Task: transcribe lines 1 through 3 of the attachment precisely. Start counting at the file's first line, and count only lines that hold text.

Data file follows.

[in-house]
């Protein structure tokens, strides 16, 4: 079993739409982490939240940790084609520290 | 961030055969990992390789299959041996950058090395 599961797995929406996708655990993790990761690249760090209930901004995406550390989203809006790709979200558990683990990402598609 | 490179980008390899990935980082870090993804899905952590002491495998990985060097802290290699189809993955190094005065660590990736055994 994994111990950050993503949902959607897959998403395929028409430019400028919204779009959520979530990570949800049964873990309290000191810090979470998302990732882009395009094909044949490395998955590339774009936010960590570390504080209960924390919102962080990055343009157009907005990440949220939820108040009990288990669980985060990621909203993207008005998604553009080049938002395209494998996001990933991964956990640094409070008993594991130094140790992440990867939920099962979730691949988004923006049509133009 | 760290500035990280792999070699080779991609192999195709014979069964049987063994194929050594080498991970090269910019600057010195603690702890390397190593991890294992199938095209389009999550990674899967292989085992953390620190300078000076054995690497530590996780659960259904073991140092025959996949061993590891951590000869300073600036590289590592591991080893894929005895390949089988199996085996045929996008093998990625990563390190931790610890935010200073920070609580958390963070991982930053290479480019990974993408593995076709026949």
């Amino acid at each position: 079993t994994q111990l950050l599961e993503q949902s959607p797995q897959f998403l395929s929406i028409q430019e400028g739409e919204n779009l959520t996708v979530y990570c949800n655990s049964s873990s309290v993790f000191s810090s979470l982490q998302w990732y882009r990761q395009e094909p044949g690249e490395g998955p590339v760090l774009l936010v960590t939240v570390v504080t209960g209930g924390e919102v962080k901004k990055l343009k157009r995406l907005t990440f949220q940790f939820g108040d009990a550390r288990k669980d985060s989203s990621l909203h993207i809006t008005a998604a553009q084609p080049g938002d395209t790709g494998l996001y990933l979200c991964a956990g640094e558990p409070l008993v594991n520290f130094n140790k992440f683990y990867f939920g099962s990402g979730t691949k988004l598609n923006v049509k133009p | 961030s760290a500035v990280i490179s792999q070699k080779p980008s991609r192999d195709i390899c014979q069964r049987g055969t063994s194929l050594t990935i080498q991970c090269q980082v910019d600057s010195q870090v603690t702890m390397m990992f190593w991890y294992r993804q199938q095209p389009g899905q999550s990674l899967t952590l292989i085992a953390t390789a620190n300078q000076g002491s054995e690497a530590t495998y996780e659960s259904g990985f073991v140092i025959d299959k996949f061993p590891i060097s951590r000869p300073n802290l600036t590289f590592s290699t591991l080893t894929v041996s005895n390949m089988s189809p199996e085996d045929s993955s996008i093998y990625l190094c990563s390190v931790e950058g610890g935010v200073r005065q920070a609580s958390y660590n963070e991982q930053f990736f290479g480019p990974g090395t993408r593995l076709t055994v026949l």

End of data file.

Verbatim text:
[in-house]
């Protein structure tokens, strides 16, 4: 079993739409982490939240940790084609520290 | 961030055969990992390789299959041996950058090395 599961797995929406996708655990993790990761690249760090209930901004995406550390989203809006790709979200558990683990990402598609 | 490179980008390899990935980082870090993804899905952590002491495998990985060097802290290699189809993955190094005065660590990736055994 994994111990950050993503949902959607897959998403395929028409430019400028919204779009959520979530990570949800049964873990309290000191810090979470998302990732882009395009094909044949490395998955590339774009936010960590570390504080209960924390919102962080990055343009157009907005990440949220939820108040009990288990669980985060990621909203993207008005998604553009080049938002395209494998996001990933991964956990640094409070008993594991130094140790992440990867939920099962979730691949988004923006049509133009 | 760290500035990280792999070699080779991609192999195709014979069964049987063994194929050594080498991970090269910019600057010195603690702890390397190593991890294992199938095209389009999550990674899967292989085992953390620190300078000076054995690497530590996780659960259904073991140092025959996949061993590891951590000869300073600036590289590592591991080893894929005895390949089988199996085996045929996008093998990625990563390190931790610890935010200073920070609580958390963070991982930053290479480019990974993408593995076709026949």
């Amino acid at each position: 079993t994994q111990l950050l599961e993503q949902s959607p797995q897959f998403l395929s929406i028409q430019e400028g739409e919204n779009l959520t996708v979530y990570c949800n655990s049964s873990s309290v993790f000191s810090s979470l982490q998302w990732y882009r990761q395009e094909p044949g690249e490395g998955p590339v760090l774009l936010v960590t939240v570390v504080t209960g209930g924390e919102v962080k901004k990055l343009k157009r995406l907005t990440f949220q940790f939820g108040d009990a550390r288990k669980d985060s989203s990621l909203h993207i809006t008005a998604a553009q084609p080049g938002d395209t790709g494998l996001y990933l979200c991964a956990g640094e558990p409070l008993v594991n520290f130094n140790k992440f683990y990867f939920g099962s990402g979730t691949k988004l598609n923006v049509k133009p | 961030s760290a500035v990280i490179s792999q070699k080779p980008s991609r192999d195709i390899c014979q069964r049987g055969t063994s194929l050594t990935i080498q991970c090269q980082v910019d600057s010195q870090v603690t702890m390397m990992f190593w991890y294992r993804q199938q095209p389009g899905q999550s990674l899967t952590l292989i085992a953390t390789a620190n300078q000076g002491s054995e690497a530590t495998y996780e659960s259904g990985f073991v140092i025959d299959k996949f061993p590891i060097s951590r000869p300073n802290l600036t590289f590592s290699t591991l080893t894929v041996s005895n390949m089988s189809p199996e085996d045929s993955s996008i093998y990625l190094c990563s390190v931790e950058g610890g935010v200073r005065q920070a609580s958390y660590n963070e991982q930053f990736f290479g480019p990974g090395t993408r593995l076709t055994v026949l």